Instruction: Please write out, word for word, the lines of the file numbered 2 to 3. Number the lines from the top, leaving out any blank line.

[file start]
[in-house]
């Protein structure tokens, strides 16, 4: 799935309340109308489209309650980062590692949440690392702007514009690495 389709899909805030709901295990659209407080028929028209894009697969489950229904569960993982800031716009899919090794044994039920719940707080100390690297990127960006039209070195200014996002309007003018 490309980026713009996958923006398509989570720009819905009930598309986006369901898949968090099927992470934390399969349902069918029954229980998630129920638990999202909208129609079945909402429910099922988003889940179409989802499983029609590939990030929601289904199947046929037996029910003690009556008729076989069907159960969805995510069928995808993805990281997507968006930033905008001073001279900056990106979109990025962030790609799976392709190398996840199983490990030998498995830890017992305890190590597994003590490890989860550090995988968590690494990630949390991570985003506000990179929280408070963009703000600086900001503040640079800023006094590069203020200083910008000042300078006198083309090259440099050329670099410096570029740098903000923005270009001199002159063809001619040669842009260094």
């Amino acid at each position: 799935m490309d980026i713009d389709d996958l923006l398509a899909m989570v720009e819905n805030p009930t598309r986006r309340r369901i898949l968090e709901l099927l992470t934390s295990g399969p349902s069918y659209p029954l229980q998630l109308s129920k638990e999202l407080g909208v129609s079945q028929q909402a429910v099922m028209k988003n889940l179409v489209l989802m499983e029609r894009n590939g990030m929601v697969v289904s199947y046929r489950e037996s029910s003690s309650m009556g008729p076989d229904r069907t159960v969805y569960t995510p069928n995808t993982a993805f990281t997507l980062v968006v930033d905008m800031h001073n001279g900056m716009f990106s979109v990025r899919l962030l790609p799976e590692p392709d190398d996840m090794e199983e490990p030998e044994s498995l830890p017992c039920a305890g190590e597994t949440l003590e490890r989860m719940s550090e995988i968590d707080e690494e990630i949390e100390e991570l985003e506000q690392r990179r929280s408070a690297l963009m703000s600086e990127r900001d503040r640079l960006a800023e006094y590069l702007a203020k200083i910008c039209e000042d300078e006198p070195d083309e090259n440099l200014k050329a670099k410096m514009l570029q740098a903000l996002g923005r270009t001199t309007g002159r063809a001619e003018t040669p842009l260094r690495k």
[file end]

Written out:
């Protein structure tokens, strides 16, 4: 799935309340109308489209309650980062590692949440690392702007514009690495 389709899909805030709901295990659209407080028929028209894009697969489950229904569960993982800031716009899919090794044994039920719940707080100390690297990127960006039209070195200014996002309007003018 490309980026713009996958923006398509989570720009819905009930598309986006369901898949968090099927992470934390399969349902069918029954229980998630129920638990999202909208129609079945909402429910099922988003889940179409989802499983029609590939990030929601289904199947046929037996029910003690009556008729076989069907159960969805995510069928995808993805990281997507968006930033905008001073001279900056990106979109990025962030790609799976392709190398996840199983490990030998498995830890017992305890190590597994003590490890989860550090995988968590690494990630949390991570985003506000990179929280408070963009703000600086900001503040640079800023006094590069203020200083910008000042300078006198083309090259440099050329670099410096570029740098903000923005270009001199002159063809001619040669842009260094």
């Amino acid at each position: 799935m490309d980026i713009d389709d996958l923006l398509a899909m989570v720009e819905n805030p009930t598309r986006r309340r369901i898949l968090e709901l099927l992470t934390s295990g399969p349902s069918y659209p029954l229980q998630l109308s129920k638990e999202l407080g909208v129609s079945q028929q909402a429910v099922m028209k988003n889940l179409v489209l989802m499983e029609r894009n590939g990030m929601v697969v289904s199947y046929r489950e037996s029910s003690s309650m009556g008729p076989d229904r069907t159960v969805y569960t995510p069928n995808t993982a993805f990281t997507l980062v968006v930033d905008m800031h001073n001279g900056m716009f990106s979109v990025r899919l962030l790609p799976e590692p392709d190398d996840m090794e199983e490990p030998e044994s498995l830890p017992c039920a305890g190590e597994t949440l003590e490890r989860m719940s550090e995988i968590d707080e690494e990630i949390e100390e991570l985003e506000q690392r990179r929280s408070a690297l963009m703000s600086e990127r900001d503040r640079l960006a800023e006094y590069l702007a203020k200083i910008c039209e000042d300078e006198p070195d083309e090259n440099l200014k050329a670099k410096m514009l570029q740098a903000l996002g923005r270009t001199t309007g002159r063809a001619e003018t040669p842009l260094r690495k």